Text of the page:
Unfortunately, the number of women in high level management positions is still desperately low. Yet women are effective leaders. Our partner Beilby Recruitment explains what makes them great, take a look!
The end of 2017 is fast approaching, and HR experts are doing a lot of soul-searching about new trends for the coming year. It seems that 2018 is all about technology, no matter whether you’re an HR specialist looking for better ways to keep and engage with employees or a recruiter trying to find, attract and connect with the best candidate for a position. Like every industry, HR is being impacted by macro trends: technology, generational shifts and a focus on personal empowerment. Here’s a quick outline of some of the industry’s tech-related trends, many of which are being driven the by the human resources industry itself.
The issue of hiring bias (conscious or unconscious) could be a thing of the past with the advent of new screening software that strips away key parts of a candidate’s background while leaving their achievements, abilities and information that enables a role to be chosen on merit.
These days, it’s easier to headhunt, narrow a talent pool and engage with passive candidates by utilizing hashtags, sub-forums and other methods of online communication. Skilled job recruitment is also being revolutionized by open sourcing and tracking tools.
Another technique that may be utilized as a candidate screener in the near future is gamification. It sounds complicated, but it can be as straightforward as creating a smartphone app that tracks critical skillsets and cognitive abilities while engaging the candidate in a game that is designed to be fun. The technology already exists.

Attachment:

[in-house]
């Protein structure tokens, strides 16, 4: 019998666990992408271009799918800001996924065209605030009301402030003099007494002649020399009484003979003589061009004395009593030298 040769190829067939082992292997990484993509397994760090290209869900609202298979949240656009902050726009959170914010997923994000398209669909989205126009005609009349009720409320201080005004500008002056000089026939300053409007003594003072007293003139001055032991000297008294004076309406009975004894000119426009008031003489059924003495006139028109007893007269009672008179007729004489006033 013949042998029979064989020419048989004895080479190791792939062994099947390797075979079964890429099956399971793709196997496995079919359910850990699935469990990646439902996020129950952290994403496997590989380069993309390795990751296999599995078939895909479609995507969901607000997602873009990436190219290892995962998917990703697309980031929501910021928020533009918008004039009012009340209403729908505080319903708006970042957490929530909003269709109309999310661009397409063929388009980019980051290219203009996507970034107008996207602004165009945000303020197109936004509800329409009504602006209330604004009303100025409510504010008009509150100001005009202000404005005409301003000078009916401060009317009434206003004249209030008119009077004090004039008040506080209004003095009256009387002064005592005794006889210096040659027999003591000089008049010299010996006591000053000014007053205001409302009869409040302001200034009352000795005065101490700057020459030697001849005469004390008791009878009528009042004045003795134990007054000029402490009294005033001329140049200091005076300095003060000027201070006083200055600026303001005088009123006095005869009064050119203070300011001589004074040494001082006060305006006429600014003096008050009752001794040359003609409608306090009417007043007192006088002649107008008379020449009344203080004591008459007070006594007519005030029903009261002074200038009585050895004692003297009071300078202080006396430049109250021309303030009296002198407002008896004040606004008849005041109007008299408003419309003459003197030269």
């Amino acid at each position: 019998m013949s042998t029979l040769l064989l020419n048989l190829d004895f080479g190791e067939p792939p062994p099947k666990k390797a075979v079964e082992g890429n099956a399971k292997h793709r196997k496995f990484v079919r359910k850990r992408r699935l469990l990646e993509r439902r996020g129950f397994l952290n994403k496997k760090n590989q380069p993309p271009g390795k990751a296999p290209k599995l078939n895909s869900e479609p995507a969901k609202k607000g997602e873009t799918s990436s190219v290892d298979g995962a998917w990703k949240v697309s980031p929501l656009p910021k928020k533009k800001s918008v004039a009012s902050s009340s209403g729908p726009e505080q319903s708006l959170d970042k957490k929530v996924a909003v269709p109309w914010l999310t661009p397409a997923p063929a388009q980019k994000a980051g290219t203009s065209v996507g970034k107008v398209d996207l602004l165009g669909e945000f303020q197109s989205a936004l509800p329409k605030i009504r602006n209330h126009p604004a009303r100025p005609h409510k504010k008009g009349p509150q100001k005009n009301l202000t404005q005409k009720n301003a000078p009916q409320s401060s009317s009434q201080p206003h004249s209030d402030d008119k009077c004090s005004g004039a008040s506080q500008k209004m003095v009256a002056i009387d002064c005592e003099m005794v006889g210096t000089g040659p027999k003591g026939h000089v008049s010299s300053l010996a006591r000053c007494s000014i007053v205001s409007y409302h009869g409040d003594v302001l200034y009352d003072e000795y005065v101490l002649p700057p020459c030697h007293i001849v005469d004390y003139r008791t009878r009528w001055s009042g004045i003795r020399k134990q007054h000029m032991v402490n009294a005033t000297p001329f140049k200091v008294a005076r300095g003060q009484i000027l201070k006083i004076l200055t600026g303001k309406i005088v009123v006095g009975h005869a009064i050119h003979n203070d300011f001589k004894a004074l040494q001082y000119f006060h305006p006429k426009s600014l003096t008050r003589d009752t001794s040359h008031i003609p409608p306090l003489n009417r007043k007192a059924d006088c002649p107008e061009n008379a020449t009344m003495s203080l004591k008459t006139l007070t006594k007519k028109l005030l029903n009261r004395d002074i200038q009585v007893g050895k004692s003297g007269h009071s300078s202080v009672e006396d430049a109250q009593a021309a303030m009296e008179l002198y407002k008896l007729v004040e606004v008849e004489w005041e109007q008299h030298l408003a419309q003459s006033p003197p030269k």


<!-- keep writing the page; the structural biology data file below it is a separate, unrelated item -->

Improving the Recruitment Cycle
Research by Software Advice has shown that managing the hiring process – including how candidates perceive they are being treating – is critical to a company’s ability to successfully attract and recruit top candidates. Software can help, by providing automatic instant replies that speed up and provide important information about the process and keeping candidate resumes within the system. High volume recruitment is being automated by chatbots and highly skilled job recruitment by these recruitment management systems and open sourcing tools.
These are just a few of the ways that recruitment is becoming more predictive and candidate-friendly.
Research shows that less than 50% of companies have automated and integrated all of their basic processes, although there are many vendors on the market. Cloud-based HR has also grown significantly. However, the newest focus by tech savvy companies is increasing productivity and engagement within teams.
I know, we’ve all heard about this for years, but statistics indicate that 37% of employees are working virtually, some of them across the globe. With job satisfaction a critical factor in retention, this trend will continue to grow.
Continuous learning is another retention factor, particularly for millennials, and it’s another hot trend. Learning management software is also helpful as a tool to boost collaboration, with teams contributing to programs as necessary. Equally importantly, it allows for HR to measure employee learning and productivity through measurable data. The methods are getting smarter and will include AI-based systems and virtual reality.
Continuous Performance Management
There will be new methods for addressing the performance not only of individuals, but of teams, and they will not be once a year, and ratings-based, but involve real-time processes for goals, evaluation, feedback, coaching and incentives. A recent Deloitte study found that “continuous management performance practices are being deployed on a wide scale.”
People Analytics and Engagement